In the meantime, however, companies are focused on what consumers seem to be clamoring for: sequels.
A slew of threequels will be on display, including “Call of Duty: Modern Warfare 3,” “Uncharted 3,” “Battlefield 3,” “Resistance 3,” “UFC Undisputed 3,” “Mass Effect 3,” “Gears of War 3,” and a third outing of “BioShock,” under the title, “Infinite.” The third “Assassin’s Creed” adventure bowed earlier this year. Racing franchise “Forza Motorsport” will look to stand out, however, with a fourth installment, while a new installment for the “Halo” franchise is also expected.
And why not?
The last game in Activision’s “Call of Duty” franchise set several records, earning $360 million on its first day and becoming the best-selling game in U.S. history in just five months, with a more than a $1 billion haul.
Electronic Arts, which is eager to take down the “Call of Duty” franchise with “Battlefield 3,” is putting more marketing dollars around “Battlefield’s” launch than any previous title for the publisher. It already says pre-orders are up 700% vs. those for “Battlefield: Bad Company 2.”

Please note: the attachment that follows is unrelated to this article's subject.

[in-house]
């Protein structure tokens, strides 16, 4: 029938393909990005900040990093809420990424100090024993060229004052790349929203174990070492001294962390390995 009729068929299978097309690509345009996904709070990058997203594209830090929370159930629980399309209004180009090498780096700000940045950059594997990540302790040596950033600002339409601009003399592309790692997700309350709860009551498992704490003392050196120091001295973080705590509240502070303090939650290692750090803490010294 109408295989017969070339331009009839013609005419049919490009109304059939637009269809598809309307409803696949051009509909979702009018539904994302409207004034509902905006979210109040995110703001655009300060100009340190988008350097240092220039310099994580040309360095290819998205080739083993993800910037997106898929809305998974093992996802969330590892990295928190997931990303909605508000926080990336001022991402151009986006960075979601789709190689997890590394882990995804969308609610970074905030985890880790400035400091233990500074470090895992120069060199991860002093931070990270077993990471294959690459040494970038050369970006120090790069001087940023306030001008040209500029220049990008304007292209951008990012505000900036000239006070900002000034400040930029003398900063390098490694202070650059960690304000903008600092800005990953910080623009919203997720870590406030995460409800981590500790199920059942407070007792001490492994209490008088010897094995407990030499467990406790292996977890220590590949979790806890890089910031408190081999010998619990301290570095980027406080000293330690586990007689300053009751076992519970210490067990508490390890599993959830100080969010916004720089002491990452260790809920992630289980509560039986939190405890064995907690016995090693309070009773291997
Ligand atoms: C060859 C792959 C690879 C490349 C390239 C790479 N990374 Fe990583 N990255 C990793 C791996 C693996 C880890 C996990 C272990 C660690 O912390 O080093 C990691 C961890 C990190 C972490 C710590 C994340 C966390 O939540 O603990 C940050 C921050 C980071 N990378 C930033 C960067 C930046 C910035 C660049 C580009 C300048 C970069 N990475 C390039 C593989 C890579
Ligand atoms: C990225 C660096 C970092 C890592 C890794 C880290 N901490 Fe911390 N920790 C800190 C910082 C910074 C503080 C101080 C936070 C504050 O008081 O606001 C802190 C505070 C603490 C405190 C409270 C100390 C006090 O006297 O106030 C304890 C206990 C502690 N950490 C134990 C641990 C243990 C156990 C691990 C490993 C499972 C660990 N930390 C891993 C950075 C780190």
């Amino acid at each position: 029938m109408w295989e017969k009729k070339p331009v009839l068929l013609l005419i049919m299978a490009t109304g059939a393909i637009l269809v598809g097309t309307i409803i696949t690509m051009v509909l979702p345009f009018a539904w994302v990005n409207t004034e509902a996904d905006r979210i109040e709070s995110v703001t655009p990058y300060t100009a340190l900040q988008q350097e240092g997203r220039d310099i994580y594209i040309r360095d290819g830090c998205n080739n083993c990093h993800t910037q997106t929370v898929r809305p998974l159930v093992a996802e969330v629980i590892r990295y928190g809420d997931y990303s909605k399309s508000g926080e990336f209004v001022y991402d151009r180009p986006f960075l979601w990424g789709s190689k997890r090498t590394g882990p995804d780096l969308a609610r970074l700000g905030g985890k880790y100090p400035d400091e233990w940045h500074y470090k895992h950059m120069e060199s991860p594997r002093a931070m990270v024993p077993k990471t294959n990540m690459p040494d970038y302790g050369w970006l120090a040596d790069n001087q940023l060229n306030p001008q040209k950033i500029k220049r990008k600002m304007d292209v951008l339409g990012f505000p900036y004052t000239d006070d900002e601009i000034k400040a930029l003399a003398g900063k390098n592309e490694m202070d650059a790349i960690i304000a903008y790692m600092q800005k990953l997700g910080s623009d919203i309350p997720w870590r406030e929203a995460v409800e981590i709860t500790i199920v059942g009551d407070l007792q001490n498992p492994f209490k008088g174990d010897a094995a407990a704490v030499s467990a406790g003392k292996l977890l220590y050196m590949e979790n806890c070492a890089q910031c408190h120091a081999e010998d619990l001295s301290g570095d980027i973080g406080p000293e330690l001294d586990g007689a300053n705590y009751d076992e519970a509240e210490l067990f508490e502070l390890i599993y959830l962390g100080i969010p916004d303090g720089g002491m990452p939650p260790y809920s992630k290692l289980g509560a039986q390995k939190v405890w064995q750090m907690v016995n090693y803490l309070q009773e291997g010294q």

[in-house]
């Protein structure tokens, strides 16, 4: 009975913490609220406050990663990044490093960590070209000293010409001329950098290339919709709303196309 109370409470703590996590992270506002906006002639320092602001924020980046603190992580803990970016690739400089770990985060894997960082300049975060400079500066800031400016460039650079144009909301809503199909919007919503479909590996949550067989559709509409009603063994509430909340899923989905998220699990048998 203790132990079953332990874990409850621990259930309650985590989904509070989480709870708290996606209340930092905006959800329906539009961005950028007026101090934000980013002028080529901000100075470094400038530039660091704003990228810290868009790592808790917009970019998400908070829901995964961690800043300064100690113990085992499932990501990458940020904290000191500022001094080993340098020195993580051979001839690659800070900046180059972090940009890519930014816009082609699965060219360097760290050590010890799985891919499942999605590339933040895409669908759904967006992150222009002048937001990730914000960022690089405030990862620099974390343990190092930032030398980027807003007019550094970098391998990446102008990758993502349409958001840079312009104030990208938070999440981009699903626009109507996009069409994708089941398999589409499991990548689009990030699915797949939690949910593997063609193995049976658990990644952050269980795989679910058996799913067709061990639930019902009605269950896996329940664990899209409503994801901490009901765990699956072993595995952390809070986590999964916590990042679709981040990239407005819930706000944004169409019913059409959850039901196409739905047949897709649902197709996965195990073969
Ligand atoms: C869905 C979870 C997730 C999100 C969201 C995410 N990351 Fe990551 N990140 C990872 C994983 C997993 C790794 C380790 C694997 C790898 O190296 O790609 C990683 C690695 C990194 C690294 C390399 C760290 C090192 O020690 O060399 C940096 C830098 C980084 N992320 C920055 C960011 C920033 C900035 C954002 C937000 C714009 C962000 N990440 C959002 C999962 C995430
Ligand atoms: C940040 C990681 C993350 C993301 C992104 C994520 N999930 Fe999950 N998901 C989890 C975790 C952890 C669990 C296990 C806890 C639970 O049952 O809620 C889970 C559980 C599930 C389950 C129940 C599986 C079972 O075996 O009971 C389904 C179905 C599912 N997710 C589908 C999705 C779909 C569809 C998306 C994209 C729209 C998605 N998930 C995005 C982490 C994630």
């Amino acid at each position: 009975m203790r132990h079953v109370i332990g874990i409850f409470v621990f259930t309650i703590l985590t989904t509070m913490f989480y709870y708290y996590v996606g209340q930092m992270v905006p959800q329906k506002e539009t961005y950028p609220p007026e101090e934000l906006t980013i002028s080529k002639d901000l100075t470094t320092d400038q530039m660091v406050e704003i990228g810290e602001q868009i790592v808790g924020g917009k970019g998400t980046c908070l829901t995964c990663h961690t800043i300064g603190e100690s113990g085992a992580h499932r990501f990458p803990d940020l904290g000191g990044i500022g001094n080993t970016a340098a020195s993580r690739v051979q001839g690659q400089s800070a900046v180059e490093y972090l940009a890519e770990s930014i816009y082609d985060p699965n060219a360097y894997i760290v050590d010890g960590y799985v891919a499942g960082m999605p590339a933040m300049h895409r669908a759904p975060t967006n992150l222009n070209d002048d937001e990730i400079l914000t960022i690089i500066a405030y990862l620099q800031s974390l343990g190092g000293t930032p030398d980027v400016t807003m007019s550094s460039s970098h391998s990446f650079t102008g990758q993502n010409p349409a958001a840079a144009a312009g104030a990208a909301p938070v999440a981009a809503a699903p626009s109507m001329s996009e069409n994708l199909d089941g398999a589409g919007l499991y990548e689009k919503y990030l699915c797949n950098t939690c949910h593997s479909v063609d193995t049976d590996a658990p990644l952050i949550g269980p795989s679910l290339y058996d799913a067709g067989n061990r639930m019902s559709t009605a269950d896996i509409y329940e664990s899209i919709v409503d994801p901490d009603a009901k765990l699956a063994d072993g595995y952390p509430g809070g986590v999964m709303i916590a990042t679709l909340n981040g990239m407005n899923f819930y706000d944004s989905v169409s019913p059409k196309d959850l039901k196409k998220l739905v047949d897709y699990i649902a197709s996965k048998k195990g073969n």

EA also is gearing up to roll out one of the most ambitious titles in its history — a massively multiplayer game set in the “Star Wars” universe. “Star Wars: The Old Republic” will allow thousands of players to simultaneously live out their Jedi (or Sith lord) fantasies.
While no one expects the game to unseat persistent world leader “World of Warcraft,” many industry observers expect the game to attract at least 1 million subscribers, who will pay a monthly fee expected to be in the $15 range, within the first year.
Other Hollywood properties will be well represented at E3 as well. Paramount’s digital group has unveiled plans for a “Star Trek” game that casts players as Kirk and Spock for the first time. The title is set in the universe J.J. Abrams created around the long-running franchise.
Even “War of the Worlds” is getting the videogame treatment, though this version, by Ocean Interactive, sticks with the classic and foregoes the Tom Cruise-Steven Spielberg adaptation.
Guillermo del Toro’s game, “Insane,” set up at THQ seems to be absent from this year’s offerings.
While there will be plenty of eye candy for the industry to celebrate at E3, there are more serious matters hovering over the show. The U.S. Supreme Court is expected to rule before the end of the month on the case of Brown v. EMA, which would make it illegal for retailers to sell violent videogames to anyone under 18.
While the High Court seemed to side with the videogame industry in oral arguments, a victory for California could have devastating effects on sales and operations — especially should other states adopt similar laws.
Meanwhile, distribution methods are also changing rapidly in the gaming space as brick-and-mortar sales decrease. Electronic Arts took steps to become a player in the digital download space last week, in fact, announcing Origin — a direct-to-consumer gaming platform that gamers can use to download new titles, rather than venturing to a store to buy a copy.